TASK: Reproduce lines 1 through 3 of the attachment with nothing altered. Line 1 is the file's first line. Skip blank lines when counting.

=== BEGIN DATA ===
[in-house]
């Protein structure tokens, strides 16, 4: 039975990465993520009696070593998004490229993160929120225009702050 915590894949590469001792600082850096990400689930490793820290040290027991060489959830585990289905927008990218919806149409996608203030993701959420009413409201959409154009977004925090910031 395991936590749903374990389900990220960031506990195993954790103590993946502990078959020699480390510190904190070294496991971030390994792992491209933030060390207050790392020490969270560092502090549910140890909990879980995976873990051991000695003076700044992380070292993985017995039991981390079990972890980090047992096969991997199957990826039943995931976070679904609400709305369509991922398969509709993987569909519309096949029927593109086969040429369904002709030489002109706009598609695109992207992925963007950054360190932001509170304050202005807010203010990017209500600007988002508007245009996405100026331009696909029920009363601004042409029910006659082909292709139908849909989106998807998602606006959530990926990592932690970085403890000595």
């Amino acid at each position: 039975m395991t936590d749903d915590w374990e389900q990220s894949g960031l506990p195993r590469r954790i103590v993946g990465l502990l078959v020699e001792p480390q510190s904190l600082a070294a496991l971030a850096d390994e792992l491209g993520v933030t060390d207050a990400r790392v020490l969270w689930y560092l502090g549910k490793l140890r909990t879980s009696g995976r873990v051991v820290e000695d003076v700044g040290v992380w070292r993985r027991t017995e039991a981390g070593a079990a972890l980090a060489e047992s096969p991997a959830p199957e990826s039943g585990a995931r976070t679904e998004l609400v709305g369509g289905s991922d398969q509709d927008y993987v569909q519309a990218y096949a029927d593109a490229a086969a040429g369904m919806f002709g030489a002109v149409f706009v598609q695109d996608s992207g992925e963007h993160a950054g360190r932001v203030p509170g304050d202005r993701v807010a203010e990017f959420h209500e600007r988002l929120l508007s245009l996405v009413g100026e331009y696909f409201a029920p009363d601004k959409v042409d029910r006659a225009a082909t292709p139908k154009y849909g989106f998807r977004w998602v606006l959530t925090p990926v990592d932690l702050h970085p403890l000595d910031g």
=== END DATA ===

[in-house]
């Protein structure tokens, strides 16, 4: 039975990465993520009696070593998004490229993160929120225009702050 915590894949590469001792600082850096990400689930490793820290040290027991060489959830585990289905927008990218919806149409996608203030993701959420009413409201959409154009977004925090910031 395991936590749903374990389900990220960031506990195993954790103590993946502990078959020699480390510190904190070294496991971030390994792992491209933030060390207050790392020490969270560092502090549910140890909990879980995976873990051991000695003076700044992380070292993985017995039991981390079990972890980090047992096969991997199957990826039943995931976070679904609400709305369509991922398969509709993987569909519309096949029927593109086969040429369904002709030489002109706009598609695109992207992925963007950054360190932001509170304050202005807010203010990017209500600007988002508007245009996405100026331009696909029920009363601004042409029910006659082909292709139908849909989106998807998602606006959530990926990592932690970085403890000595």
């Amino acid at each position: 039975m395991t936590d749903d915590w374990e389900q990220s894949g960031l506990p195993r590469r954790i103590v993946g990465l502990l078959v020699e001792p480390q510190s904190l600082a070294a496991l971030a850096d390994e792992l491209g993520v933030t060390d207050a990400r790392v020490l969270w689930y560092l502090g549910k490793l140890r909990t879980s009696g995976r873990v051991v820290e000695d003076v700044g040290v992380w070292r993985r027991t017995e039991a981390g070593a079990a972890l980090a060489e047992s096969p991997a959830p199957e990826s039943g585990a995931r976070t679904e998004l609400v709305g369509g289905s991922d398969q509709d927008y993987v569909q519309a990218y096949a029927d593109a490229a086969a040429g369904m919806f002709g030489a002109v149409f706009v598609q695109d996608s992207g992925e963007h993160a950054g360190r932001v203030p509170g304050d202005r993701v807010a203010e990017f959420h209500e600007r988002l929120l508007s245009l996405v009413g100026e331009y696909f409201a029920p009363d601004k959409v042409d029910r006659a225009a082909t292709p139908k154009y849909g989106f998807r977004w998602v606006l959530t925090p990926v990592d932690l702050h970085p403890l000595d910031g």